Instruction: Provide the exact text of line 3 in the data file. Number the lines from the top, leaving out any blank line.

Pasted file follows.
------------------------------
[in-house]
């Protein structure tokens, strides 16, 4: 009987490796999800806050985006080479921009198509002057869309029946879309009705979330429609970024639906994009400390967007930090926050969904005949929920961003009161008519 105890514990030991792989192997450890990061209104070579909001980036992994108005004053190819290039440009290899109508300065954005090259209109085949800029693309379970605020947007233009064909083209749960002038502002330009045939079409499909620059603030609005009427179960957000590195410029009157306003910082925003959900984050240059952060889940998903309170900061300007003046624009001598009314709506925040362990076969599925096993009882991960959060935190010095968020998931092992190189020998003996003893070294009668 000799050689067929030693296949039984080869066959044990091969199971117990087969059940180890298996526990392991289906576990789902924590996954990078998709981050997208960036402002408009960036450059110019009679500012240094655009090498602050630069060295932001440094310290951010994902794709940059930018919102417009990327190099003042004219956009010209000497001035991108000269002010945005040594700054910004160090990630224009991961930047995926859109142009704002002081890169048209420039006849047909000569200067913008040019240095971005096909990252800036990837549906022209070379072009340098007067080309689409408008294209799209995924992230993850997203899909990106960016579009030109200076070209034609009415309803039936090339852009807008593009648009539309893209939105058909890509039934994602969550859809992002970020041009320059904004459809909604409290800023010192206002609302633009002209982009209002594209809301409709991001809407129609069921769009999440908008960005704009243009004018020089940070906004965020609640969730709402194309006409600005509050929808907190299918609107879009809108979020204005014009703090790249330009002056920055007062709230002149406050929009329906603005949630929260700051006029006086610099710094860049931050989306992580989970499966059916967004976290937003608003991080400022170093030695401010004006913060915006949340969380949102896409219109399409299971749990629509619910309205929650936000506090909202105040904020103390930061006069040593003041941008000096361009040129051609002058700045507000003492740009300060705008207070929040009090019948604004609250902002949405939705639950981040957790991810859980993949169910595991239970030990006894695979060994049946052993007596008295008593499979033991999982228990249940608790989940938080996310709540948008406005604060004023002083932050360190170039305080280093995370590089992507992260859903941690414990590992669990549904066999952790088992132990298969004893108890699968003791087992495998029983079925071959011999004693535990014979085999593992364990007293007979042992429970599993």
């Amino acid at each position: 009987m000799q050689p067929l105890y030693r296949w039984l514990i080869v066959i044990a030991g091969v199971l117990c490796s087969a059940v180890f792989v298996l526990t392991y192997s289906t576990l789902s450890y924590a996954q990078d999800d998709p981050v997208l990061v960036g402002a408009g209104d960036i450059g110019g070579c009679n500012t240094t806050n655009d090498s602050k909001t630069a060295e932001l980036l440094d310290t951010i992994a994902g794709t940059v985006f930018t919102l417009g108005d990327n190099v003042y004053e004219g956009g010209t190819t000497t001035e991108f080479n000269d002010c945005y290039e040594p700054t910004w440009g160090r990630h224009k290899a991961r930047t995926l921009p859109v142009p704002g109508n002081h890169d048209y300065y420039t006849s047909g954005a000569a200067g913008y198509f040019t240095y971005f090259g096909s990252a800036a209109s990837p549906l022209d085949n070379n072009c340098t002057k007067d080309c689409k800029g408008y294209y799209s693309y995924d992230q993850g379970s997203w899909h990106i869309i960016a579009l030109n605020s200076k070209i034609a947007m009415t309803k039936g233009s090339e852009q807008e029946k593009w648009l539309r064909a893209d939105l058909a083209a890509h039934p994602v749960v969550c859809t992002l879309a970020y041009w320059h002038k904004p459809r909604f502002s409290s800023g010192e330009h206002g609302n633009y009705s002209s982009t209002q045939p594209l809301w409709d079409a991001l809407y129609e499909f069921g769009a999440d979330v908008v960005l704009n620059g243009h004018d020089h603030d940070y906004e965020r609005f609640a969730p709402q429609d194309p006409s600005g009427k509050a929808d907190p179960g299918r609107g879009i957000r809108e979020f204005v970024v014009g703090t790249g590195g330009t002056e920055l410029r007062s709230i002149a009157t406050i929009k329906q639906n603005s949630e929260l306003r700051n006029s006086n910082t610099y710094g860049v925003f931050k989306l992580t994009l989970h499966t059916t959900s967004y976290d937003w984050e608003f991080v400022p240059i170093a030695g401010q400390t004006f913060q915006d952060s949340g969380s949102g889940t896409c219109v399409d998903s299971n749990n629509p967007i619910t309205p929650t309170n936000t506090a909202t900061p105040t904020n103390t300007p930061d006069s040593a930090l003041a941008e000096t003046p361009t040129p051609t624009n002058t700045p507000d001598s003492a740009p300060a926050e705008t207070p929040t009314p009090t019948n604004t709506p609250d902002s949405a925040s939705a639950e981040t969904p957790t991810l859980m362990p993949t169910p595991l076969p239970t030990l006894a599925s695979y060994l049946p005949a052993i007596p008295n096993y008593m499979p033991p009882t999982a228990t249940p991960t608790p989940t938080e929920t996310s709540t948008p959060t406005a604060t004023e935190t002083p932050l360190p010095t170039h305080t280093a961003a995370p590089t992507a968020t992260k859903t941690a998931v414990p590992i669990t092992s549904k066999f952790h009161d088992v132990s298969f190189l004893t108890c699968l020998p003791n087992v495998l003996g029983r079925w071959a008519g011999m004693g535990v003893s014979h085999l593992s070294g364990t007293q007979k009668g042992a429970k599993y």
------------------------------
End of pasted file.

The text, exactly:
């Amino acid at each position: 009987m000799q050689p067929l105890y030693r296949w039984l514990i080869v066959i044990a030991g091969v199971l117990c490796s087969a059940v180890f792989v298996l526990t392991y192997s289906t576990l789902s450890y924590a996954q990078d999800d998709p981050v997208l990061v960036g402002a408009g209104d960036i450059g110019g070579c009679n500012t240094t806050n655009d090498s602050k909001t630069a060295e932001l980036l440094d310290t951010i992994a994902g794709t940059v985006f930018t919102l417009g108005d990327n190099v003042y004053e004219g956009g010209t190819t000497t001035e991108f080479n000269d002010c945005y290039e040594p700054t910004w440009g160090r990630h224009k290899a991961r930047t995926l921009p859109v142009p704002g109508n002081h890169d048209y300065y420039t006849s047909g954005a000569a200067g913008y198509f040019t240095y971005f090259g096909s990252a800036a209109s990837p549906l022209d085949n070379n072009c340098t002057k007067d080309c689409k800029g408008y294209y799209s693309y995924d992230q993850g379970s997203w899909h990106i869309i960016a579009l030109n605020s200076k070209i034609a947007m009415t309803k039936g233009s090339e852009q807008e029946k593009w648009l539309r064909a893209d939105l058909a083209a890509h039934p994602v749960v969550c859809t992002l879309a970020y041009w320059h002038k904004p459809r909604f502002s409290s800023g010192e330009h206002g609302n633009y009705s002209s982009t209002q045939p594209l809301w409709d079409a991001l809407y129609e499909f069921g769009a999440d979330v908008v960005l704009n620059g243009h004018d020089h603030d940070y906004e965020r609005f609640a969730p709402q429609d194309p006409s600005g009427k509050a929808d907190p179960g299918r609107g879009i957000r809108e979020f204005v970024v014009g703090t790249g590195g330009t002056e920055l410029r007062s709230i002149a009157t406050i929009k329906q639906n603005s949630e929260l306003r700051n006029s006086n910082t610099y710094g860049v925003f931050k989306l992580t994009l989970h499966t059916t959900s967004y976290d937003w984050e608003f991080v400022p240059i170093a030695g401010q400390t004006f913060q915006d952060s949340g969380s949102g889940t896409c219109v399409d998903s299971n749990n629509p967007i619910t309205p929650t309170n936000t506090a909202t900061p105040t904020n103390t300007p930061d006069s040593a930090l003041a941008e000096t003046p361009t040129p051609t624009n002058t700045p507000d001598s003492a740009p300060a926050e705008t207070p929040t009314p009090t019948n604004t709506p609250d902002s949405a925040s939705a639950e981040t969904p957790t991810l859980m362990p993949t169910p595991l076969p239970t030990l006894a599925s695979y060994l049946p005949a052993i007596p008295n096993y008593m499979p033991p009882t999982a228990t249940p991960t608790p989940t938080e929920t996310s709540t948008p959060t406005a604060t004023e935190t002083p932050l360190p010095t170039h305080t280093a961003a995370p590089t992507a968020t992260k859903t941690a998931v414990p590992i669990t092992s549904k066999f952790h009161d088992v132990s298969f190189l004893t108890c699968l020998p003791n087992v495998l003996g029983r079925w071959a008519g011999m004693g535990v003893s014979h085999l593992s070294g364990t007293q007979k009668g042992a429970k599993y």